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During a two-month period from June to July 2012, I supplied research assistance to the Research, Policy, and Promotion division of the Irish Human Rights and Equality Commission (IHREC)[1] in Dublin, Ireland. Through archival research and consultations with experts on Ireland’s asylum application process, direct provision housing, and children’s rights, the research yielded policy recommendations for the IHREC’s follow-up report to the Government of Ireland’s examination under the Convention Against Torture (CAT) process and the UN Human Rights Council’s Universal Periodic Review (UPR). Since my time in Ireland, I have updated findings presented in this chapter by renewing correspondence with former colleagues at the IHREC and by following up on the implementation progress (if any) on various recommendations.

To answer the research questions detailed in the introduction, I embarked on a qualitative research study consisting of consultations with the IHREC Legal Enquiries division and the Research, Policy, and Promotion division. In addition, I referred to previous research documents and policy recommendations produced by the IHREC, nongovernmental organizations (NGOs) (e.g., the Irish Refugee Council), and international organizations, including the UN Human Rights Council (HRC), and the Office of the UN High Commissioner for Refugees (UNHCR). I worked to shed light on a topic that receives scant attention in mainstream academic writing on Ireland’s asylum policy: How the treatment of child asylum-seekers in direct provision illustrates its failure to uphold the articles of the CRC. I relied on consultations with staff from the IHREC, including staff who assisted adult and child asylum- seekers living in direct provision, as well as conducting desk research to understand the scope of the relevant academic literature.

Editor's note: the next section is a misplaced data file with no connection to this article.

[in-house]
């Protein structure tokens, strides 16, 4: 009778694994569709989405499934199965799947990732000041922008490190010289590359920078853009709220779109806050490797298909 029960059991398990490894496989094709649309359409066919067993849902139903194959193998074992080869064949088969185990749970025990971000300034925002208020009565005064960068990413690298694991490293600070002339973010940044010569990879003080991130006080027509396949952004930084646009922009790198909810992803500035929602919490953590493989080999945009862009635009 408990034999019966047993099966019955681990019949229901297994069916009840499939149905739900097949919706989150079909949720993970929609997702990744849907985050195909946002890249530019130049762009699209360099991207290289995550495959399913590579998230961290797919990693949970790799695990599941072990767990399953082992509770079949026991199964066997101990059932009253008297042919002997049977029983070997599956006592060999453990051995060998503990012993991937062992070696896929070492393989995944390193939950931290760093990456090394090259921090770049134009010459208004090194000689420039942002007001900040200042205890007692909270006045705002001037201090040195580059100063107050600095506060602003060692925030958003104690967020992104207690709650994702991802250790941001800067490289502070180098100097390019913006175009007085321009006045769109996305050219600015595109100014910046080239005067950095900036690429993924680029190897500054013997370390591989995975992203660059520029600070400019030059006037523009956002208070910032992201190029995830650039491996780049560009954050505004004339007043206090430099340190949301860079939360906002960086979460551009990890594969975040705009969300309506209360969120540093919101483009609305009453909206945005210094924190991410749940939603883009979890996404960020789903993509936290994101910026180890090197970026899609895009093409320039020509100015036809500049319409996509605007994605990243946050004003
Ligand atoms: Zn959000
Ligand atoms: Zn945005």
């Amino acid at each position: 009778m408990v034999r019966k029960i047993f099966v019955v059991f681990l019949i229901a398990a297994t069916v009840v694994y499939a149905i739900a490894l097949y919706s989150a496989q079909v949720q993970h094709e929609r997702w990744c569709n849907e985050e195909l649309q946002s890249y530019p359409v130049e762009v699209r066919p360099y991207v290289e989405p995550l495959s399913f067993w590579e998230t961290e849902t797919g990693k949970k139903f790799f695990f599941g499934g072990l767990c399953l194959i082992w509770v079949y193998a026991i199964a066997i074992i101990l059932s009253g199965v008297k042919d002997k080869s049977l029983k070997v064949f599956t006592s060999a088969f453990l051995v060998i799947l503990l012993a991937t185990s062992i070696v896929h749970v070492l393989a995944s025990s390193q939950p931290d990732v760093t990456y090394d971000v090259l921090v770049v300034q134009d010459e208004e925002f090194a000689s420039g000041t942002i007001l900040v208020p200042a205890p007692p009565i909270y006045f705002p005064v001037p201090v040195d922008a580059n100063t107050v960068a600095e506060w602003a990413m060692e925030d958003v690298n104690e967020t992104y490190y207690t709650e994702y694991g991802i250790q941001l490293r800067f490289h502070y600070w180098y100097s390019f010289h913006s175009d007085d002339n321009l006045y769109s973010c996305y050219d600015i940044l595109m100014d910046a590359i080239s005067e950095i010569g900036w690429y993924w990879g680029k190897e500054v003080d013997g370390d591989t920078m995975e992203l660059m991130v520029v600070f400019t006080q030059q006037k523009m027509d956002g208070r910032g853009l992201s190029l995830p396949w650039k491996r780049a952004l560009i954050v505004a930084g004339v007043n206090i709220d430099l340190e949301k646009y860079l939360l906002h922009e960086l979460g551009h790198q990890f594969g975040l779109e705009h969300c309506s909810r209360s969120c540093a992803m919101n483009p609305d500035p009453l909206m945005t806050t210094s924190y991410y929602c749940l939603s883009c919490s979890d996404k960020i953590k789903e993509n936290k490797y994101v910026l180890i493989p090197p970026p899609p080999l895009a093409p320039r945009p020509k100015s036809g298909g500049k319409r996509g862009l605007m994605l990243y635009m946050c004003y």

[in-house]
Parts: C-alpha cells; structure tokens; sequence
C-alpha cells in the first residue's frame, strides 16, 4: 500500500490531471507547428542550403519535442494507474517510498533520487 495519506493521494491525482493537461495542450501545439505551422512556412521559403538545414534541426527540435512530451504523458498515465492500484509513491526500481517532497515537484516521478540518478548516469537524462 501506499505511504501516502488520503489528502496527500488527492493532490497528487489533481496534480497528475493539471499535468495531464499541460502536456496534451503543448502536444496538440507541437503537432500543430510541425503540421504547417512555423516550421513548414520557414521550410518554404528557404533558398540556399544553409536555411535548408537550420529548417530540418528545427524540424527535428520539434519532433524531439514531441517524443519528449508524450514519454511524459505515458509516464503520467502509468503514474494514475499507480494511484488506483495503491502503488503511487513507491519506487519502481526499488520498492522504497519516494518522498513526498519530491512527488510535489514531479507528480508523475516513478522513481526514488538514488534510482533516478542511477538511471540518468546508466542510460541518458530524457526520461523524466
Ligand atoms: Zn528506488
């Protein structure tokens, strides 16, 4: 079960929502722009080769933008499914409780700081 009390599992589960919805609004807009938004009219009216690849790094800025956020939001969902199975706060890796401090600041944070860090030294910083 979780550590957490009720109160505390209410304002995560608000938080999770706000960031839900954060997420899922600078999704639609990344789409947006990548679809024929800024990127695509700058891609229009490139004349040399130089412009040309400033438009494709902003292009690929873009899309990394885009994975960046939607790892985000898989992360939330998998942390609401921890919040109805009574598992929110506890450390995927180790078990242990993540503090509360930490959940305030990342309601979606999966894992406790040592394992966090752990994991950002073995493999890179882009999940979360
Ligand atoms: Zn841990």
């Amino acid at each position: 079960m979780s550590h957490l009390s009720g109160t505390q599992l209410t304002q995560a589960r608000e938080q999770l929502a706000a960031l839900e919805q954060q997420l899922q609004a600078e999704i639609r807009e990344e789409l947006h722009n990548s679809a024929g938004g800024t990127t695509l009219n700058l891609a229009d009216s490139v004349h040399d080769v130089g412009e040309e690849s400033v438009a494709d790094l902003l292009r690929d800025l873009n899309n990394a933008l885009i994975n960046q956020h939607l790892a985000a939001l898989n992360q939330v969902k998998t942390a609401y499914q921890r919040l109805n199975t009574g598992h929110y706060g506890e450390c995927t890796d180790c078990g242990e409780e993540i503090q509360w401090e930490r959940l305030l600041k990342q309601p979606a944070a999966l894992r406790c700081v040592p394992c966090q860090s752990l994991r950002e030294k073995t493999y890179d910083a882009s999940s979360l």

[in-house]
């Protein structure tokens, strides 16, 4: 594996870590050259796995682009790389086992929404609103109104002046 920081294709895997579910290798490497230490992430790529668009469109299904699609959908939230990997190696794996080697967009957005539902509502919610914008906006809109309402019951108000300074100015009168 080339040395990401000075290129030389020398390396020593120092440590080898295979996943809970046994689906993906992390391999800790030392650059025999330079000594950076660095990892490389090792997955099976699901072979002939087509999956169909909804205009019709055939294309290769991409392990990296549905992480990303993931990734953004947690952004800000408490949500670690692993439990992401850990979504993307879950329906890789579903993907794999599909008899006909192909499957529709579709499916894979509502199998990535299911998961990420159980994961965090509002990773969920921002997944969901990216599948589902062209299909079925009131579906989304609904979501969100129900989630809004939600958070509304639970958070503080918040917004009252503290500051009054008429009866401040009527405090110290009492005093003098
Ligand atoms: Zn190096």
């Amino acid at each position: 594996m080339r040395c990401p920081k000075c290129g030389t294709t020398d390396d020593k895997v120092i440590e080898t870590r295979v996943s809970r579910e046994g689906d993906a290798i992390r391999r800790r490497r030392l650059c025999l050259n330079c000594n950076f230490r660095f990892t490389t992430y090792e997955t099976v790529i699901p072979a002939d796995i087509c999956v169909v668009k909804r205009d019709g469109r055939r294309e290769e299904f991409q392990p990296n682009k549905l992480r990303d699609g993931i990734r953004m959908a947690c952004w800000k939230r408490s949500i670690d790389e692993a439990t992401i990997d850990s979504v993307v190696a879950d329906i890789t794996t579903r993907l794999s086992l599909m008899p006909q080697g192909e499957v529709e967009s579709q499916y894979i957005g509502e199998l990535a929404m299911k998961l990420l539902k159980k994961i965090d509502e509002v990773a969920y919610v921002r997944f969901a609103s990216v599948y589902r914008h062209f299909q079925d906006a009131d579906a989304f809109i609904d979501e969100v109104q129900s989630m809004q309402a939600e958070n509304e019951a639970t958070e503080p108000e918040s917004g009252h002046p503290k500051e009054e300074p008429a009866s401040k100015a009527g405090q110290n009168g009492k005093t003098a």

Because of legal restrictions, I was unable to interview child asylum- seekers or their parents for this chapter. Still, my research benefited from meeting with experts at the IHREC on the asylum application process and direct provision system in Ireland. Furthermore, IHREC researchers and legal advocates directed me to relevant investigations by the Irish Refugee Council; European Migration Network; the Department of Justice and Equality, Reception and Integration Agency; and the UN Children’s Fund (UNICEF), among others. The views expressed in this chapter are my own and do not necessarily reflect the views of the experts or organizations with whom I consulted.

Experts were chosen using a convenience sampling technique (i.e., snowball sampling). The goals of the study were largely exploratory, and I aimed to increase understanding of the experience of child asylumseekers in two ways: first, through an examination of the lived experience of children in relation to their rights guaranteed in the CRC; and second, through an exploration of possible policy changes to direct provision and the asylum application process in Ireland. Contribution to policy reform was accorded a higher priority in the study than to generalizable findings.